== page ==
Under Tories, Canada a loyal ally to Jewish state
Canadians of many political inclinations often express concern at election time that foreign policy is not prominent enough at election time.
This election, it has taken turns at centre stage. But in many ridings, such as Ken Dryden's riding of York Centre, foreign policy -- particularly pertaining to Israel -- is rarely far from the forefront.
In Toronto-area riding York Centre, the Liberal vote has largely been about two groups: the Italian vote and the Jewish vote.
"The biggest change that's happened is that at one time, there were two very strong Liberal supporting communities in this riding, one was the Italian community and the other was the Jewish community," Dryden remarked. "The Italian community is still strong for the most part in supporting the Liberals and the Jewish community, many of them have shifted and are supporting the Conservatives."
As noted here previously, some of that shift can be attributed to dirty campaigning by the Conservatives. There's no reason whatsoever to write the Tories a free pass for it.
But some of that shift can be attributed to the fact that the Conservatives are earning that support by virtue of strong policy on Israel.
The fact that the Conservative Party policy on Israel -- namely, that Canada will support its allies instead of remaining silent when it matters -- appeals to the people who understand best precisely how important Israel is.
This isn't to say that the Liberal Party has, by any means, entirely derelicted the Israel issue. It was a Liberal Party government that outlawed Hamas and Hezbollah as terrorist organizations in Canada. That clearly counts.
But so does moral support when Israel acts to defend itself. This is something the Liberals proved far less willing to provide. For example, in 2006, after Israel had moved to protect itself from attacks by Hezbollah, Liberal leader Michael Ignatieff accused Israel of "war crimes". He later apologized for the remark. Two years later.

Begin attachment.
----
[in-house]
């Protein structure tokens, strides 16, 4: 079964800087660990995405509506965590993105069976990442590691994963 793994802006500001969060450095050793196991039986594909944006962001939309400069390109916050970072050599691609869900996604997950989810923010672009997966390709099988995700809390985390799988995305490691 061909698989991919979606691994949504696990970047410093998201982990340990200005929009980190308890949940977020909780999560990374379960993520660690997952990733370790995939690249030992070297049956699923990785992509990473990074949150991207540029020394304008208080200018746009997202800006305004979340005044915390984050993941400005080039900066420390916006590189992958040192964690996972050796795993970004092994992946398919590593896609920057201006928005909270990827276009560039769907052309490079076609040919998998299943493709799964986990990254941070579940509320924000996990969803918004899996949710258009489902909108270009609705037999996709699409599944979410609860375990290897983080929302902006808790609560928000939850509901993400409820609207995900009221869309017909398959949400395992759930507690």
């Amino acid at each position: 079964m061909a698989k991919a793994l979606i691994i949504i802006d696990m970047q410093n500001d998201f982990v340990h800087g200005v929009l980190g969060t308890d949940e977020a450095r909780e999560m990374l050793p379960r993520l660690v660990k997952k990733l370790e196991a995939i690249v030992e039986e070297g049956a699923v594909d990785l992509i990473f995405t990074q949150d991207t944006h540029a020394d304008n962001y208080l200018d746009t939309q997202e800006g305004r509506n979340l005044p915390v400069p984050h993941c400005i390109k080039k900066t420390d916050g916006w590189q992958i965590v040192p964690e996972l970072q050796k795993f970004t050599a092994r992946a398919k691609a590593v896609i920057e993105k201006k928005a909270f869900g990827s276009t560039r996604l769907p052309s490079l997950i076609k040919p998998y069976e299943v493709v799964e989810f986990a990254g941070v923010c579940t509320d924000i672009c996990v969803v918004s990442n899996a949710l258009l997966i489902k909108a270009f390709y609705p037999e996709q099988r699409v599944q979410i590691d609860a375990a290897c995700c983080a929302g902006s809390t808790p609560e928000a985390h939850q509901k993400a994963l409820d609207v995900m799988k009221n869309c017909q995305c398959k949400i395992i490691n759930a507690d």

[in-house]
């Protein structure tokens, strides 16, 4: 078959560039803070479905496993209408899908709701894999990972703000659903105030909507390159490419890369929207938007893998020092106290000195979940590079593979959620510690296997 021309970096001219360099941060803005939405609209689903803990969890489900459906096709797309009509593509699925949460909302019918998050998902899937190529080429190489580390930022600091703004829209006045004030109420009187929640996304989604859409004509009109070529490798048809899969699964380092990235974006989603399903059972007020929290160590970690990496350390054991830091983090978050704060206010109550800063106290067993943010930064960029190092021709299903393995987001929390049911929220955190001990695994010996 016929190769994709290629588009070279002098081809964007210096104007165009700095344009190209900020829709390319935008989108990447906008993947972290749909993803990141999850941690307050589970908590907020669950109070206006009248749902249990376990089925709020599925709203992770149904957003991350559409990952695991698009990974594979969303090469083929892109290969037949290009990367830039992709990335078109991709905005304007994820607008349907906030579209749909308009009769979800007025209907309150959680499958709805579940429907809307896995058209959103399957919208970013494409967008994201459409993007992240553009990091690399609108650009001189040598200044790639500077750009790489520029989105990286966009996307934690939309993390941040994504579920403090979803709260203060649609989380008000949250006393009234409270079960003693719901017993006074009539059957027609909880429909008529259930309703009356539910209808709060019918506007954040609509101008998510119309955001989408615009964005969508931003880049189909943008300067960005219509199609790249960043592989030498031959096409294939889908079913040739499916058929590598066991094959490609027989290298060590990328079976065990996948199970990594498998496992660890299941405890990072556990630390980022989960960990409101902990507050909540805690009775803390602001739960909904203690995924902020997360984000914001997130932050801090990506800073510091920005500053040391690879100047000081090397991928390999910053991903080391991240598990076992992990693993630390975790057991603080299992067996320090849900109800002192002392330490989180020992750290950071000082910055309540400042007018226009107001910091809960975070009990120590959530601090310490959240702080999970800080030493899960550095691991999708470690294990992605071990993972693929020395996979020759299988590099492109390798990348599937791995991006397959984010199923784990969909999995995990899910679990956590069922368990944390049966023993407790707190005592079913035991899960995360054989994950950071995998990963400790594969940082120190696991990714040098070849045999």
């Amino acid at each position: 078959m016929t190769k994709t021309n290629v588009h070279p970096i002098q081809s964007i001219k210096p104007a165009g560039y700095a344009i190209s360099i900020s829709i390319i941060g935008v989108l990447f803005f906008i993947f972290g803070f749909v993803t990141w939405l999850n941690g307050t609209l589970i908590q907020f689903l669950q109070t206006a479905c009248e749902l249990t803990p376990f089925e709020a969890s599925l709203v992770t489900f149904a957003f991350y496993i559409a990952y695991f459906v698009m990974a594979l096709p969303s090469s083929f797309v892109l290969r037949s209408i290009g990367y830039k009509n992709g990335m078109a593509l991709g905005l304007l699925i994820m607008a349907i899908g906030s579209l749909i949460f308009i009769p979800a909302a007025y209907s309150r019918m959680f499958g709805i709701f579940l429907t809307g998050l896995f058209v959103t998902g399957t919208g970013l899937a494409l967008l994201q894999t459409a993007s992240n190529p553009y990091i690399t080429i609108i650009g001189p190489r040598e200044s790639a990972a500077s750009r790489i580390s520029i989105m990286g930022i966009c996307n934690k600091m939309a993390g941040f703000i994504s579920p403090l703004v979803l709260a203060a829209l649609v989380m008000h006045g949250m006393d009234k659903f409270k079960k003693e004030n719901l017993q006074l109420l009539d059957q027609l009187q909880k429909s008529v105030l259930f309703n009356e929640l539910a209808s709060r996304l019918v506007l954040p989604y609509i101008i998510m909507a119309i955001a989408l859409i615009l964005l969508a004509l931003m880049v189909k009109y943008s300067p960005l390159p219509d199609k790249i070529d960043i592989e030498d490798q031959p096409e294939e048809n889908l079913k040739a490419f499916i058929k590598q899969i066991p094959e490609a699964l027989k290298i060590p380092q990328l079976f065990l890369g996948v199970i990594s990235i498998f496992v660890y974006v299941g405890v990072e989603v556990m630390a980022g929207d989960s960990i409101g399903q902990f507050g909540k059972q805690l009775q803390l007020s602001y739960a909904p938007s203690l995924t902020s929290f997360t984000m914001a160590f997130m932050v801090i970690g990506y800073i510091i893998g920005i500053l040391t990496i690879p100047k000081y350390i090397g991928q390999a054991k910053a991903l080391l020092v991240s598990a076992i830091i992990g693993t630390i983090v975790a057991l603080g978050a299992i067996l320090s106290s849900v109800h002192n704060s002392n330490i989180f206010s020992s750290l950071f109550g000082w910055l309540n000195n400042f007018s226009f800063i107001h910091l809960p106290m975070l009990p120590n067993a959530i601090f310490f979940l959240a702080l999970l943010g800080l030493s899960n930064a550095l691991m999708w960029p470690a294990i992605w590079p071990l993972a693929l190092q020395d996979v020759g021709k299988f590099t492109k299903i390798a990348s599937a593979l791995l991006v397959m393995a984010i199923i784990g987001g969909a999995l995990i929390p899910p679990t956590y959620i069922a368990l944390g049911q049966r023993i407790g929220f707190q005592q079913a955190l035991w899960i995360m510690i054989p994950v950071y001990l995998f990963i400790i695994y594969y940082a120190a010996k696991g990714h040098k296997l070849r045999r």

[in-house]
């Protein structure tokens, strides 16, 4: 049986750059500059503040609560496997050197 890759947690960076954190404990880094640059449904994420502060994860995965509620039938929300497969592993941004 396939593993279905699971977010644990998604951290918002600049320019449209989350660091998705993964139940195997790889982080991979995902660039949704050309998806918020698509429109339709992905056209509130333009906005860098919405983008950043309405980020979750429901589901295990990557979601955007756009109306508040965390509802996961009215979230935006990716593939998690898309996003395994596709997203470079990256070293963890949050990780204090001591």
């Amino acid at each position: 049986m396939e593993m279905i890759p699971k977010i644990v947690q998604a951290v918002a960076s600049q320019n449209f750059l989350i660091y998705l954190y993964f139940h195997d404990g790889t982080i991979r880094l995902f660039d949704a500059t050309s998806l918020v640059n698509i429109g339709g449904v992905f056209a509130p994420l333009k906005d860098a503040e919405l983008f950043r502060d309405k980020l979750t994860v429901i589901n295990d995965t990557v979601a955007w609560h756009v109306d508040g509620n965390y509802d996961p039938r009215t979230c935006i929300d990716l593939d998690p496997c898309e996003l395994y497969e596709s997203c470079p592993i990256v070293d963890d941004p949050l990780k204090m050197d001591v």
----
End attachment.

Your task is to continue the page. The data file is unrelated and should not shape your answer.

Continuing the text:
By the same mark, Prime Minister Stephen Harper declared Israel's response to be "a measured response". Which, regardless of the outrage of the far-left, it was.
In 2006, Israel was actually discharging its responsibilities under the Responsibility to Protect doctrine, which basically states that the sovereignty of states is dependent on the government acting to protect its citizens, and respect their human rights.
Simply put, if Israel had not acted to curtail Hezbollah's attacks on Israeli civilians, the international community would have been responsible to do it. Unfortuantely, the international community would have been unlikely to act discharge that responsibility.
With Dryden facing the most difficult election of his political career, he may be reaping the whirlwind of Ignatieff's failure to act as a strong ally of Israel. Conservative candidate Mark Adler may be reaping the benefits of Harper's support.
"When I go door to door in the Jewish area, people are totally aware of the Harper record on Israel and the previous Liberal administration's record on Israel," Adler said. "The Jewish community is aware of Michael Ignatieff's comments with respect to Israel, claiming that Israel has committed war crimes in Lebanon."
There is, by no means, any guarantee that the Israel issue will carry the riding in York-Centre, or anywhere else. But the Tory shift in support in the Jewish community has been hard-fought, and (mostly) well-earned.